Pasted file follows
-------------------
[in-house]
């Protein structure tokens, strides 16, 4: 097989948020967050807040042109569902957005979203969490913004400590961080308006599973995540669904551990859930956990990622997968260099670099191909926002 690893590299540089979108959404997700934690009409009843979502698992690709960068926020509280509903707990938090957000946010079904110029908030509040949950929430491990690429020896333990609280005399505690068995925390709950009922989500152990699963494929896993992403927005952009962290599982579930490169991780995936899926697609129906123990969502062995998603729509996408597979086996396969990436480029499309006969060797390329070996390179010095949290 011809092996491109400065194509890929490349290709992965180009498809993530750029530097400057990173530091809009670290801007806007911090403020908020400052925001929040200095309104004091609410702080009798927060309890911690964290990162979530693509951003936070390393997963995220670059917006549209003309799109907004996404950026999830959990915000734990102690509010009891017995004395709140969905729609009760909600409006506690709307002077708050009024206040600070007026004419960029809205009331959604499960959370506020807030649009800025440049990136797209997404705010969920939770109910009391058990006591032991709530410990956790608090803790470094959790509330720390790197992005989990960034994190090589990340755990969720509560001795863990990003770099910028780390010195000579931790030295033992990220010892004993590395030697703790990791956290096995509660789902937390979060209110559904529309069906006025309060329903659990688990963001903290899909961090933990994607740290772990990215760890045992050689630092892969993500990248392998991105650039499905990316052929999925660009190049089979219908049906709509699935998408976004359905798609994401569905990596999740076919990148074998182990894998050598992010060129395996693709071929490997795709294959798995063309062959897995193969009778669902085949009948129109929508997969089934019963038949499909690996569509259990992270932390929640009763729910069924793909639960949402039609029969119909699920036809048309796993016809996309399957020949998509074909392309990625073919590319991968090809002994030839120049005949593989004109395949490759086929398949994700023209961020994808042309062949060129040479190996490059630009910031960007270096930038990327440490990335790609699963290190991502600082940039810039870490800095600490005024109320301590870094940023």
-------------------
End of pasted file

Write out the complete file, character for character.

[in-house]
């Protein structure tokens, strides 16, 4: 097989948020967050807040042109569902957005979203969490913004400590961080308006599973995540669904551990859930956990990622997968260099670099191909926002 690893590299540089979108959404997700934690009409009843979502698992690709960068926020509280509903707990938090957000946010079904110029908030509040949950929430491990690429020896333990609280005399505690068995925390709950009922989500152990699963494929896993992403927005952009962290599982579930490169991780995936899926697609129906123990969502062995998603729509996408597979086996396969990436480029499309006969060797390329070996390179010095949290 011809092996491109400065194509890929490349290709992965180009498809993530750029530097400057990173530091809009670290801007806007911090403020908020400052925001929040200095309104004091609410702080009798927060309890911690964290990162979530693509951003936070390393997963995220670059917006549209003309799109907004996404950026999830959990915000734990102690509010009891017995004395709140969905729609009760909600409006506690709307002077708050009024206040600070007026004419960029809205009331959604499960959370506020807030649009800025440049990136797209997404705010969920939770109910009391058990006591032991709530410990956790608090803790470094959790509330720390790197992005989990960034994190090589990340755990969720509560001795863990990003770099910028780390010195000579931790030295033992990220010892004993590395030697703790990791956290096995509660789902937390979060209110559904529309069906006025309060329903659990688990963001903290899909961090933990994607740290772990990215760890045992050689630092892969993500990248392998991105650039499905990316052929999925660009190049089979219908049906709509699935998408976004359905798609994401569905990596999740076919990148074998182990894998050598992010060129395996693709071929490997795709294959798995063309062959897995193969009778669902085949009948129109929508997969089934019963038949499909690996569509259990992270932390929640009763729910069924793909639960949402039609029969119909699920036809048309796993016809996309399957020949998509074909392309990625073919590319991968090809002994030839120049005949593989004109395949490759086929398949994700023209961020994808042309062949060129040479190996490059630009910031960007270096930038990327440490990335790609699963290190991502600082940039810039870490800095600490005024109320301590870094940023």